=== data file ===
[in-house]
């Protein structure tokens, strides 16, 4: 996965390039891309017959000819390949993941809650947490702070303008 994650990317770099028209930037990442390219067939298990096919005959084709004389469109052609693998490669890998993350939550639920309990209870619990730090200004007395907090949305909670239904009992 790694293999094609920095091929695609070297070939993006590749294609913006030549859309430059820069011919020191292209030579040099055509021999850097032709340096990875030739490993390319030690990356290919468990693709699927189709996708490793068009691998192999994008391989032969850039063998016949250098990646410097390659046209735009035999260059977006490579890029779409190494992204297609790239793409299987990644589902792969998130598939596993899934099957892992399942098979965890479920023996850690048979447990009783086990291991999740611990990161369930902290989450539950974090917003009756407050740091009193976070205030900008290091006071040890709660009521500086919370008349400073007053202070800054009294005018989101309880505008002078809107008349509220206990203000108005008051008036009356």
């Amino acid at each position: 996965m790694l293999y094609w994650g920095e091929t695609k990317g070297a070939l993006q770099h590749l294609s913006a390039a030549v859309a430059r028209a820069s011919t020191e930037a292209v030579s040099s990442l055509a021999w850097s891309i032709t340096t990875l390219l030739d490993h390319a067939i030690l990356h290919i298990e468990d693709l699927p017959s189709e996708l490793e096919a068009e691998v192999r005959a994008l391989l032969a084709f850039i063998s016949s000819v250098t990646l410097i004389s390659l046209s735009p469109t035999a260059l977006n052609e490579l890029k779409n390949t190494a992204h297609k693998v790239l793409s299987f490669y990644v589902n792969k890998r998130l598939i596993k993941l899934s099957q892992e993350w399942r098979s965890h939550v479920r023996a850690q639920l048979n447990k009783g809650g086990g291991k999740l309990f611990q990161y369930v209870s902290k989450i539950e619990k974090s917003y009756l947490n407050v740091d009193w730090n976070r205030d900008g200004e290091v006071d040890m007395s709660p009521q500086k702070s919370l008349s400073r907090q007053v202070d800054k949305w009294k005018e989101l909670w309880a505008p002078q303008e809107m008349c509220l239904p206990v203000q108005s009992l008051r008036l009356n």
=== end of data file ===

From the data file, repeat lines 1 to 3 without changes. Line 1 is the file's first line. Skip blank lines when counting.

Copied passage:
[in-house]
């Protein structure tokens, strides 16, 4: 996965390039891309017959000819390949993941809650947490702070303008 994650990317770099028209930037990442390219067939298990096919005959084709004389469109052609693998490669890998993350939550639920309990209870619990730090200004007395907090949305909670239904009992 790694293999094609920095091929695609070297070939993006590749294609913006030549859309430059820069011919020191292209030579040099055509021999850097032709340096990875030739490993390319030690990356290919468990693709699927189709996708490793068009691998192999994008391989032969850039063998016949250098990646410097390659046209735009035999260059977006490579890029779409190494992204297609790239793409299987990644589902792969998130598939596993899934099957892992399942098979965890479920023996850690048979447990009783086990291991999740611990990161369930902290989450539950974090917003009756407050740091009193976070205030900008290091006071040890709660009521500086919370008349400073007053202070800054009294005018989101309880505008002078809107008349509220206990203000108005008051008036009356």
């Amino acid at each position: 996965m790694l293999y094609w994650g920095e091929t695609k990317g070297a070939l993006q770099h590749l294609s913006a390039a030549v859309a430059r028209a820069s011919t020191e930037a292209v030579s040099s990442l055509a021999w850097s891309i032709t340096t990875l390219l030739d490993h390319a067939i030690l990356h290919i298990e468990d693709l699927p017959s189709e996708l490793e096919a068009e691998v192999r005959a994008l391989l032969a084709f850039i063998s016949s000819v250098t990646l410097i004389s390659l046209s735009p469109t035999a260059l977006n052609e490579l890029k779409n390949t190494a992204h297609k693998v790239l793409s299987f490669y990644v589902n792969k890998r998130l598939i596993k993941l899934s099957q892992e993350w399942r098979s965890h939550v479920r023996a850690q639920l048979n447990k009783g809650g086990g291991k999740l309990f611990q990161y369930v209870s902290k989450i539950e619990k974090s917003y009756l947490n407050v740091d009193w730090n976070r205030d900008g200004e290091v006071d040890m007395s709660p009521q500086k702070s919370l008349s400073r907090q007053v202070d800054k949305w009294k005018e989101l909670w309880a505008p002078q303008e809107m008349c509220l239904p206990v203000q108005s009992l008051r008036l009356n």